Their targets were Shah, HPS and the people who worked with Shah.
The execution of search warrants in July 2019 were part of Project Fisk but did not ultimately lead to any criminal charges before the investigation was called off.
Allegations of corruption lead to investigations
In his January 2021 report to McFee, Behiels wrote: “I believe that members of the Edmonton Police Service have engaged in corrupt acts that have effectively insulated this criminal organization from investigation and prosecution.”
Behiels had made a similar allegation in a March 2019 report to McFee.
CBC News requested an interview with the police chief. The request was denied.
EPS spokesperson Cheryl Sheppard confirmed in late July that the internal concerns raised by Behiels beginning in 2019 were forwarded to the Alberta Serious Incident Response Team (ASIRT), the province’s police watchdog. Behiels was interviewed by an investigator.
“It was determined that the allegations were not believed to be criminal and that EPS would retain the file,” Sheppard wrote. “Given the nature of the allegations, the EPS felt it would be more appropriate for an outside agency to investigate.”
Edmonton police passed along Behiels’ concerns to the Calgary Police Service (CPS) first in 2019 and again in 2021.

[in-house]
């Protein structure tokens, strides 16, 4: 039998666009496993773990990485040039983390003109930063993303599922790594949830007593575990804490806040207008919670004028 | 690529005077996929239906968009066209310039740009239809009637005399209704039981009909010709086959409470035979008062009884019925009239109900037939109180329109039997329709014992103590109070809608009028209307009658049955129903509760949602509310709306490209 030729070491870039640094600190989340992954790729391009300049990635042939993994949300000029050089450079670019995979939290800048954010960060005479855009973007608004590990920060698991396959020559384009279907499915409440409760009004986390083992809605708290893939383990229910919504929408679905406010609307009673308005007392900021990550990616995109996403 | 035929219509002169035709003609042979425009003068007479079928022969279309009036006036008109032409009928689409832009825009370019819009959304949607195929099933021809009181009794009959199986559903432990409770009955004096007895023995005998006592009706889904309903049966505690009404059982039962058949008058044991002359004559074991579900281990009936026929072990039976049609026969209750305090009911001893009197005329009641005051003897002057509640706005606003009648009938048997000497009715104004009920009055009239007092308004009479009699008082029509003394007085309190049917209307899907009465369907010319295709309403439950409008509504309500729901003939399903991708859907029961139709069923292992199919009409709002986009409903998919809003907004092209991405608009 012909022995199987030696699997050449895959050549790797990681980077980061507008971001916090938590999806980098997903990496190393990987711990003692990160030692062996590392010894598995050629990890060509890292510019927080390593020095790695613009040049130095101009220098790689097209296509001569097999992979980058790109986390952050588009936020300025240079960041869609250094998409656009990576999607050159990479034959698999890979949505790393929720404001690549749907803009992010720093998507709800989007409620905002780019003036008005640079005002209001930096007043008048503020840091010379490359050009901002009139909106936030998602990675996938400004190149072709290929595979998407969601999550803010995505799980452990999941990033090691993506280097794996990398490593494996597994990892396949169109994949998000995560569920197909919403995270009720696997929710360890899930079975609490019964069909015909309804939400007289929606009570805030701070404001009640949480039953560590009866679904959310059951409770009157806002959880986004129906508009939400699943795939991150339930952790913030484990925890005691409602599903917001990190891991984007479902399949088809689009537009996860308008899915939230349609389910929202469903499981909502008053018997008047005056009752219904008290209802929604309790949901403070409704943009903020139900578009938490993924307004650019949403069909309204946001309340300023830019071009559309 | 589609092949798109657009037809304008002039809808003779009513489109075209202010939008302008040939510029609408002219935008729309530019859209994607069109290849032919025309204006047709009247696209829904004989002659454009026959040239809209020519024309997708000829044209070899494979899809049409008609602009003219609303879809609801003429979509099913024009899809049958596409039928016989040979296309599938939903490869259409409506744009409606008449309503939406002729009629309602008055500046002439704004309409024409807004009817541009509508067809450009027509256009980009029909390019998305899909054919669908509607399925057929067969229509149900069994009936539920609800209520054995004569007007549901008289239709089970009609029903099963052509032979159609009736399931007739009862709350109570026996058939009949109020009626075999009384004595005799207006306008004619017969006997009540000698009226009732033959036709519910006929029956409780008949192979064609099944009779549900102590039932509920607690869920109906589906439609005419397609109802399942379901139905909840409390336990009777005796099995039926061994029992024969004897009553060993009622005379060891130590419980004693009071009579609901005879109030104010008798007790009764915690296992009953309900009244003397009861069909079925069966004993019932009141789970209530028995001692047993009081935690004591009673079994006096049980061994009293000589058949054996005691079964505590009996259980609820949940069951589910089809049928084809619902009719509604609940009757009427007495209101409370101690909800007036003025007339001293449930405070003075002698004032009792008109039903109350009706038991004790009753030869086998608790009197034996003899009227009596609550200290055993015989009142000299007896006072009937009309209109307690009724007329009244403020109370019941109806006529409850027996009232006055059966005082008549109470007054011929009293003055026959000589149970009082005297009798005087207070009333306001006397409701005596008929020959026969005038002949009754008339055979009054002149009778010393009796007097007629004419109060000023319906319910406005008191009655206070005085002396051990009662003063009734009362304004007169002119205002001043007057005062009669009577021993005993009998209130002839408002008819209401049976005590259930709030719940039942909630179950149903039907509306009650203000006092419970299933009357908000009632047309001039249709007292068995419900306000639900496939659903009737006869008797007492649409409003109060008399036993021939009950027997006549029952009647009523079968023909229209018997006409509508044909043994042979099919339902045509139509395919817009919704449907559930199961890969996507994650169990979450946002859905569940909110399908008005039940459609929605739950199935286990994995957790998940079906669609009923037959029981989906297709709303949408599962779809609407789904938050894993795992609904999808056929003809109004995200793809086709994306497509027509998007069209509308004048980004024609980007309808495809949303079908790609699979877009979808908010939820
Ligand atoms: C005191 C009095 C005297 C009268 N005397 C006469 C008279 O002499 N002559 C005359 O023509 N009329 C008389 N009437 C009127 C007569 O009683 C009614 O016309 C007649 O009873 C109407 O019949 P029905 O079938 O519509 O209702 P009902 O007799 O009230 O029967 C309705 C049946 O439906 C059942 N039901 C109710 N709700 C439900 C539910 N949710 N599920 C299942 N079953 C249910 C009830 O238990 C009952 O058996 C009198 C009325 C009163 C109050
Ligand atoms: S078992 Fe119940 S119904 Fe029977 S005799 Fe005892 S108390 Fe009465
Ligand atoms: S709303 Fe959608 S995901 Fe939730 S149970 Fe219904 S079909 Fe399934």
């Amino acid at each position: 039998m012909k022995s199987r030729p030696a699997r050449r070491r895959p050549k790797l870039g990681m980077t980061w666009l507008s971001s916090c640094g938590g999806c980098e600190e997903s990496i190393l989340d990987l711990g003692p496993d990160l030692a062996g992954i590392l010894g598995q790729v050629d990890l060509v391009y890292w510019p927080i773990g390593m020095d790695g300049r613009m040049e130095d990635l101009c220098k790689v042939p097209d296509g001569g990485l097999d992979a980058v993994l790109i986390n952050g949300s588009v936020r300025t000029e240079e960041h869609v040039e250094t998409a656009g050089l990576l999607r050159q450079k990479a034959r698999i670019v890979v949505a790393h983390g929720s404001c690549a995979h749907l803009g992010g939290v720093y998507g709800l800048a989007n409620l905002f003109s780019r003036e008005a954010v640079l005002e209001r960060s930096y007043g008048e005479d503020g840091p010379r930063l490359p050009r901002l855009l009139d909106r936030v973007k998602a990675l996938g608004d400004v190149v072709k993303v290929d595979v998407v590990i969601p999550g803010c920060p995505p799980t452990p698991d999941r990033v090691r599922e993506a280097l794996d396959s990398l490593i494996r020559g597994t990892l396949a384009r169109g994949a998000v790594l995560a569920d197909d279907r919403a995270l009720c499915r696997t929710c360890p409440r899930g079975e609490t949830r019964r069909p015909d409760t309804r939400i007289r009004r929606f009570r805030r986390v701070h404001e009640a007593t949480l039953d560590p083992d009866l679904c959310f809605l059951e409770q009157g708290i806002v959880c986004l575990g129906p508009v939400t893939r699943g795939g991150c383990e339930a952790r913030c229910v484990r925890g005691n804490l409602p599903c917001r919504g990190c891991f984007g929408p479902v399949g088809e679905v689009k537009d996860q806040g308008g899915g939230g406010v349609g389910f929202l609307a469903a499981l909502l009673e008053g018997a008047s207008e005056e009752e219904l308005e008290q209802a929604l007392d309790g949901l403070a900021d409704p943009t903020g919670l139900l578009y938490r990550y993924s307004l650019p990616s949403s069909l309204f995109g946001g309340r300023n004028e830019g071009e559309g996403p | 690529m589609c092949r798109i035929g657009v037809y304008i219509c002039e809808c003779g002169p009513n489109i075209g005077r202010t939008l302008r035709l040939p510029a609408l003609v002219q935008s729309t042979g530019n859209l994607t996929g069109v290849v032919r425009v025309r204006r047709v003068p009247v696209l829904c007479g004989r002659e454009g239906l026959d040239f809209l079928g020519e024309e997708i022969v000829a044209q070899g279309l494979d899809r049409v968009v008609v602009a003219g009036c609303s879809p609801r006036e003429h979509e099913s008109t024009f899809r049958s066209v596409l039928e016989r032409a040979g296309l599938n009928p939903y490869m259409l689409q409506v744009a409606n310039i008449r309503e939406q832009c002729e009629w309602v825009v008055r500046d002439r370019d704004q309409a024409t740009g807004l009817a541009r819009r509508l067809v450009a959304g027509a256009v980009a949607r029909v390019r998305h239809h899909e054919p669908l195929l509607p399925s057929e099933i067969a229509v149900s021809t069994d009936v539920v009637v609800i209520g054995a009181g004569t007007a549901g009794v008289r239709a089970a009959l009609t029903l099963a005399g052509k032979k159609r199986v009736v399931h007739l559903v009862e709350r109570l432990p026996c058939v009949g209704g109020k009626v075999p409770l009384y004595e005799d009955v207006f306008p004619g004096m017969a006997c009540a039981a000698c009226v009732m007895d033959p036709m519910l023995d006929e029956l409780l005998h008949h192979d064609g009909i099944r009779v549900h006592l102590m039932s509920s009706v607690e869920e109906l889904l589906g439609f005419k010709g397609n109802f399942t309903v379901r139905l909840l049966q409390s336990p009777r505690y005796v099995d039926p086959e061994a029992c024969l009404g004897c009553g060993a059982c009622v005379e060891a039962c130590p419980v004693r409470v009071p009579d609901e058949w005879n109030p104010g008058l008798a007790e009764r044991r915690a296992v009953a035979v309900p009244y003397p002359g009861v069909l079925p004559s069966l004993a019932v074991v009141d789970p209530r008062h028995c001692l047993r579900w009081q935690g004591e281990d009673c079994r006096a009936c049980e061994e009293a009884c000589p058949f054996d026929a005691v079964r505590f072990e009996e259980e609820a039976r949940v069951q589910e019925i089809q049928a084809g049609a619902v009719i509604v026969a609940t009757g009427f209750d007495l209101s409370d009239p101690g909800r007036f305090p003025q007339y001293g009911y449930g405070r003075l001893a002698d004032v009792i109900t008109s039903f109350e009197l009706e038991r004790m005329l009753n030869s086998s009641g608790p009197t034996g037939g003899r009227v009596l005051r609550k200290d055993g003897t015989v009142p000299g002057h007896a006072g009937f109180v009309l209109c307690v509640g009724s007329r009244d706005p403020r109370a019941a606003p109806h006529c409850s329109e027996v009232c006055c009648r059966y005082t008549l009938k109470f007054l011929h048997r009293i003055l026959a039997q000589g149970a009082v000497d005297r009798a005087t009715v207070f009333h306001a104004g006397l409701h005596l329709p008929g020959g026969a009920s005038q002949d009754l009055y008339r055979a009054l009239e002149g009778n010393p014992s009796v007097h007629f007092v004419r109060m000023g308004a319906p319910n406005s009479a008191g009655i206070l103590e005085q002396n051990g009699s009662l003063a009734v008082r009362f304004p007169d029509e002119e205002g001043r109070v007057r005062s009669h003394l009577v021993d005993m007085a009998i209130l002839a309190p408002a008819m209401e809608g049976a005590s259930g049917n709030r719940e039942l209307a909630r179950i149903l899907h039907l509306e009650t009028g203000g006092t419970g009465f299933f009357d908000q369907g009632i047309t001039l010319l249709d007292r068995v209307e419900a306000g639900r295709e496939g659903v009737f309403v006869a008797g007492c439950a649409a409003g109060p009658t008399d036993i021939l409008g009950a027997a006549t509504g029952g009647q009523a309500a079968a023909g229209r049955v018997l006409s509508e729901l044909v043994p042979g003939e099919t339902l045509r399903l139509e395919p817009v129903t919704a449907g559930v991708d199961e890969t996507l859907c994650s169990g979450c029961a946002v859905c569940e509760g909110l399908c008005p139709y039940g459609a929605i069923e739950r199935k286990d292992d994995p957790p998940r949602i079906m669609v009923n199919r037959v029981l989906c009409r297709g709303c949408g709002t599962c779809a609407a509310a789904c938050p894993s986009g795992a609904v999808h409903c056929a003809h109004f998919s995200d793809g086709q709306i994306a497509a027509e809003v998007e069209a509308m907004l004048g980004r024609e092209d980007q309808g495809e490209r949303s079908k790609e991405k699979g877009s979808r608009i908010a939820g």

The CPS anti-corruption unit investigated Behiels’ allegations for more than two years. The investigation was called Operation Achilles. Behiels was interviewed, as were a number of other Edmonton police officers.
On July 26, 2021, the investigating detective with Calgary police notified Behiels by email that the CPS investigation had concluded “and found that the evidence did not support or meet the threshold for criminal charges.”
Four days later, EPS spokesperson Sheppard noted in an email to CBC that the “extensive” investigation by Calgary police found “no criminality or evidence of corruption by the EPS and its members.”
Behiels, however, said he believes the public deserves to know more of the story.
To date, no disciplinary charges have been laid against Behiels, but he received official notice in late July that he is being investigated for breach of trust, discreditable conduct and insubordination related to the release of highly confidential information to the media.
“I think it’s likely that I’ll be suspended without pay or fired based on this action,” Behiels said. “I still wouldn’t choose another way to do it, so I have to live with that.”
Coming up tomorrow: Project Fisk and the Shah operation.
BJP big guns to lend Himachal CM Jai Ram Thakur a hand as corruption, factions mount hurdles
7 mins ago
May 27, 2022
However, it may not be all smooth for the party in the hilly state.
Corruption charges against officials, including in the unravelling police recruitment paper leak scam, allegations that the Chief Minister’s Office is protecting them and delaying investigation, intensified factionalism, the inability of Chief Minister Jai Ram Thakur to take everyone along, and simmering disillusionment among youth over joblessness are among the issues, party men fear, which are dragging down the BJP as it seeks to overcome anti-incumbency.